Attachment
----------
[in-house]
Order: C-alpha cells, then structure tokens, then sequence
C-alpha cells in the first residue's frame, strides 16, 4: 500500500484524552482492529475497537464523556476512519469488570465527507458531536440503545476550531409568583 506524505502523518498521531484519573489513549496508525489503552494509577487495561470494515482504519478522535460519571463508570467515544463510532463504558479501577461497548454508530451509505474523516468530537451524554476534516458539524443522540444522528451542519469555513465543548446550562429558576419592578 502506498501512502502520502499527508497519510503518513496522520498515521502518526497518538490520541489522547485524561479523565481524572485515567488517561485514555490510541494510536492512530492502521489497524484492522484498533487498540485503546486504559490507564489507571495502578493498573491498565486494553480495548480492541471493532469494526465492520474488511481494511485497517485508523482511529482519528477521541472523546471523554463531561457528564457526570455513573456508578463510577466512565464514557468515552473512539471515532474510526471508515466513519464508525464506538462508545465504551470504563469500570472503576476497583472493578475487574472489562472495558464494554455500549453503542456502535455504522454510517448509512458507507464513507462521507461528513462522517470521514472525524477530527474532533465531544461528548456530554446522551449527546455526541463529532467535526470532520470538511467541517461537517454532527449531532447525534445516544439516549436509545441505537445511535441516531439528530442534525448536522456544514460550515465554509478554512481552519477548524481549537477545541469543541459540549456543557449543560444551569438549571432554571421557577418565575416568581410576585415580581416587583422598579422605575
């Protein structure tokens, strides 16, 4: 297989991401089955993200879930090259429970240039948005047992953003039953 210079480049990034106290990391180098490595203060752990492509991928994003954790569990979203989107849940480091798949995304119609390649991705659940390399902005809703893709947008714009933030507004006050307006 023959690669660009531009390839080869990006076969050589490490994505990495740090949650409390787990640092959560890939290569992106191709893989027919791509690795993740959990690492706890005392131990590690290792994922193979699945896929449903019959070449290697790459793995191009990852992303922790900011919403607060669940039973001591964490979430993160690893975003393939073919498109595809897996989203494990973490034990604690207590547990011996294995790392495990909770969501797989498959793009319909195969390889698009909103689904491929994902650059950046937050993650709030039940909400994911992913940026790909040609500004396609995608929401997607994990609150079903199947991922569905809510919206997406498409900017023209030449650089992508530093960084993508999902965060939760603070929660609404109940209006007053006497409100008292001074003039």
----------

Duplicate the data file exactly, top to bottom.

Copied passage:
[in-house]
Order: C-alpha cells, then structure tokens, then sequence
C-alpha cells in the first residue's frame, strides 16, 4: 500500500484524552482492529475497537464523556476512519469488570465527507458531536440503545476550531409568583 506524505502523518498521531484519573489513549496508525489503552494509577487495561470494515482504519478522535460519571463508570467515544463510532463504558479501577461497548454508530451509505474523516468530537451524554476534516458539524443522540444522528451542519469555513465543548446550562429558576419592578 502506498501512502502520502499527508497519510503518513496522520498515521502518526497518538490520541489522547485524561479523565481524572485515567488517561485514555490510541494510536492512530492502521489497524484492522484498533487498540485503546486504559490507564489507571495502578493498573491498565486494553480495548480492541471493532469494526465492520474488511481494511485497517485508523482511529482519528477521541472523546471523554463531561457528564457526570455513573456508578463510577466512565464514557468515552473512539471515532474510526471508515466513519464508525464506538462508545465504551470504563469500570472503576476497583472493578475487574472489562472495558464494554455500549453503542456502535455504522454510517448509512458507507464513507462521507461528513462522517470521514472525524477530527474532533465531544461528548456530554446522551449527546455526541463529532467535526470532520470538511467541517461537517454532527449531532447525534445516544439516549436509545441505537445511535441516531439528530442534525448536522456544514460550515465554509478554512481552519477548524481549537477545541469543541459540549456543557449543560444551569438549571432554571421557577418565575416568581410576585415580581416587583422598579422605575
């Protein structure tokens, strides 16, 4: 297989991401089955993200879930090259429970240039948005047992953003039953 210079480049990034106290990391180098490595203060752990492509991928994003954790569990979203989107849940480091798949995304119609390649991705659940390399902005809703893709947008714009933030507004006050307006 023959690669660009531009390839080869990006076969050589490490994505990495740090949650409390787990640092959560890939290569992106191709893989027919791509690795993740959990690492706890005392131990590690290792994922193979699945896929449903019959070449290697790459793995191009990852992303922790900011919403607060669940039973001591964490979430993160690893975003393939073919498109595809897996989203494990973490034990604690207590547990011996294995790392495990909770969501797989498959793009319909195969390889698009909103689904491929994902650059950046937050993650709030039940909400994911992913940026790909040609500004396609995608929401997607994990609150079903199947991922569905809510919206997406498409900017023209030449650089992508530093960084993508999902965060939760603070929660609404109940209006007053006497409100008292001074003039």